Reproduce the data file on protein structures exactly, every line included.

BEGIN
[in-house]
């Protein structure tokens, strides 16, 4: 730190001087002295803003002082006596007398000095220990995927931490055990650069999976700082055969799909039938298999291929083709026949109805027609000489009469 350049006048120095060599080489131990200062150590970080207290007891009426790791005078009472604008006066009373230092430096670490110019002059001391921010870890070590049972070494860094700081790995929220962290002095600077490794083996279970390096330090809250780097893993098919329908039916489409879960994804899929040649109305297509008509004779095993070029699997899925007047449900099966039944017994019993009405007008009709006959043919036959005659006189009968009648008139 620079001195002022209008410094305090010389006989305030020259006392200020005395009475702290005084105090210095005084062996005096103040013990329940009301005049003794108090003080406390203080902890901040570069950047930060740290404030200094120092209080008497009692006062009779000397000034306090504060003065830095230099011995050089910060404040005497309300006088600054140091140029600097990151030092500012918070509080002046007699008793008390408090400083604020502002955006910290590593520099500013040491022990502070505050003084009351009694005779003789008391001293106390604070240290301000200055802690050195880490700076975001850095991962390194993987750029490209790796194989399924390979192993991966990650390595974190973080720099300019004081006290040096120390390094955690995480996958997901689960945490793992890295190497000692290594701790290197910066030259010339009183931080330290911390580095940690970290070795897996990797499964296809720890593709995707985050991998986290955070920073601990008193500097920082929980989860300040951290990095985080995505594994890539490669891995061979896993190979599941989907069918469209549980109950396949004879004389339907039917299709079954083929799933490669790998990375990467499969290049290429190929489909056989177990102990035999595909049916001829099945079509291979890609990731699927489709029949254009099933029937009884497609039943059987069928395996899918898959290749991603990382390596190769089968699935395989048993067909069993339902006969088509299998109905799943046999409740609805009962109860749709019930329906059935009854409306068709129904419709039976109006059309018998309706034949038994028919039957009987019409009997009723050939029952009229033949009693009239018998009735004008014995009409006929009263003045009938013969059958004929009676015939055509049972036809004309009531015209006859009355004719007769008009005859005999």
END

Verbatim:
[in-house]
């Protein structure tokens, strides 16, 4: 730190001087002295803003002082006596007398000095220990995927931490055990650069999976700082055969799909039938298999291929083709026949109805027609000489009469 350049006048120095060599080489131990200062150590970080207290007891009426790791005078009472604008006066009373230092430096670490110019002059001391921010870890070590049972070494860094700081790995929220962290002095600077490794083996279970390096330090809250780097893993098919329908039916489409879960994804899929040649109305297509008509004779095993070029699997899925007047449900099966039944017994019993009405007008009709006959043919036959005659006189009968009648008139 620079001195002022209008410094305090010389006989305030020259006392200020005395009475702290005084105090210095005084062996005096103040013990329940009301005049003794108090003080406390203080902890901040570069950047930060740290404030200094120092209080008497009692006062009779000397000034306090504060003065830095230099011995050089910060404040005497309300006088600054140091140029600097990151030092500012918070509080002046007699008793008390408090400083604020502002955006910290590593520099500013040491022990502070505050003084009351009694005779003789008391001293106390604070240290301000200055802690050195880490700076975001850095991962390194993987750029490209790796194989399924390979192993991966990650390595974190973080720099300019004081006290040096120390390094955690995480996958997901689960945490793992890295190497000692290594701790290197910066030259010339009183931080330290911390580095940690970290070795897996990797499964296809720890593709995707985050991998986290955070920073601990008193500097920082929980989860300040951290990095985080995505594994890539490669891995061979896993190979599941989907069918469209549980109950396949004879004389339907039917299709079954083929799933490669790998990375990467499969290049290429190929489909056989177990102990035999595909049916001829099945079509291979890609990731699927489709029949254009099933029937009884497609039943059987069928395996899918898959290749991603990382390596190769089968699935395989048993067909069993339902006969088509299998109905799943046999409740609805009962109860749709019930329906059935009854409306068709129904419709039976109006059309018998309706034949038994028919039957009987019409009997009723050939029952009229033949009693009239018998009735004008014995009409006929009263003045009938013969059958004929009676015939055509049972036809004309009531015209006859009355004719007769008009005859005999």